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The Big Bang, SPACES' exhibit of works by recent graduates of the Cleveland Institute of Art, curated by painting department head Julie Langsam, to mark the Institute's 125th anniversary.
Wednesday, September 12, 2007
WHEN THE LAKE FREIGHTER the Edmund Fitzgerald sank November 10, 1975, the media was filled with speculation about what exactly happened out there in Lake Superior: Maybe a huge wave engulfed one end of the ship and it took on water, or maybe hatch covers were faulty or not properly closed, and the water flowed in. One of the most dramatic theories was that the 729-foot ship rode up between two high waves. While the waves supported the bow and stern, the ship's massive hull crossed the air space between them like a bridge and - laden with a heavy cargo of iron ore, and without a cradle of water beneath - it simply broke in two.
Ben Grasso was born in Cleveland four years after that legendary wreck, but the Cleveland Institute of Art graduate's "untitled (barge)" painting renders the image of a ship collapsing in mid-air against a blue sky, and anyone familiar with Great Lakes history can't help but see the parallel. The words "crumbling" or "shattering" come to mind, such is the torrent of splintered wooden planks tumbling down the middle of the canvas, as if from a ruptured shopping bag full of popsicle sticks. The painting is about the glory of disintegration more than it is about the ship. This you can see in the simple deck, all but devoid of detail, and all the energy whirling in those hundreds of splintering boards. It's big - 72 by 48 inches - and it's easily the most dramatic image in The Big Bang, SPACES' exhibit of works by recent graduates of the Cleveland Institute of Art, curated by painting department head Julie Langsam, to mark the Institute's 125th anniversary.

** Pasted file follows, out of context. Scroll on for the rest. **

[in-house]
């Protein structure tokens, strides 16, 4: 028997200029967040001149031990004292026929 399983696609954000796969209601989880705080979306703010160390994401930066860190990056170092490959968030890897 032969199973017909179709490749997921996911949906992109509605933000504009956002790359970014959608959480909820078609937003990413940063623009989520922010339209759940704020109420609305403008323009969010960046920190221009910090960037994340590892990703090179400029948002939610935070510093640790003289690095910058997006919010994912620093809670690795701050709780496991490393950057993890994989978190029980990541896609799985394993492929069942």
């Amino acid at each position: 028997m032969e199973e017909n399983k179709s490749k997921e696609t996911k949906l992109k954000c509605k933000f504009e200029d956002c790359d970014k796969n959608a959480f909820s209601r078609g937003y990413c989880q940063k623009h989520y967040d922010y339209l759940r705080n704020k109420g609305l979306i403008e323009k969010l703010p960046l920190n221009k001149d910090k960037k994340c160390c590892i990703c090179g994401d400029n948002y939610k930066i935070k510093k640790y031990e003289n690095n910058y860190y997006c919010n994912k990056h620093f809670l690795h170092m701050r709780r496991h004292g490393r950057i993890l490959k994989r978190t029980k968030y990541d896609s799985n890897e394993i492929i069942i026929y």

A sister exhibit, From Here to Infinity, features work of artists more advanced in their careers, at the Reinberger Galleries of CIA.
Building an exhibit out of some 36 recent graduates from an art school is inevitably a sprawling endeavor, with subject matter, media, technique and motivations running all over the map. But in The Big Bang - which you might interpret as a reference to those young artists' collective attempt, once out of school, to make an impact on the world - there seems to be a lot of things breaking, decaying or somehow diseased, and no matter how divergent the artists' materials and ways of using them, many find beautiful forms in life going awry, and environments - especially urban environments - spinning out of control.
Around the corner from Grasso's collapsing barge, for example, Derek Galvin's steel and hardware sculpture "Need a Lift" has a tangle of steel rods erupting from a steel work table, cracked in the middle, one end seemingly overloaded by the weight of a stocky old vise, paradigmatically mounted on the corner. The work table isn't just breaking, but in the tangle of welded steel rods seems to be giving birth to something. The angles captured there embody energy that seems to be splitting the table apart in an effort to get out.
Across the room on another wall there's Sarah Chuldenko's oil on linen painting, "untitled blue," an organic landscape, seemingly composed of liver and intestines, mostly sharp-edged and well-defined, with the gloss of moisture you might expect on fresh organs, but some of them marred by blurry explosions here and there like ruptures, hernias or cancers. The sensual and revolting subject matter is only some of her story. It's also about the interplay of color: The flesh and oxblood palate she uses in the mess of innards jumps off a flat background of pale blue, like a saint against an idealized sky in a religious painting from the Renaissance.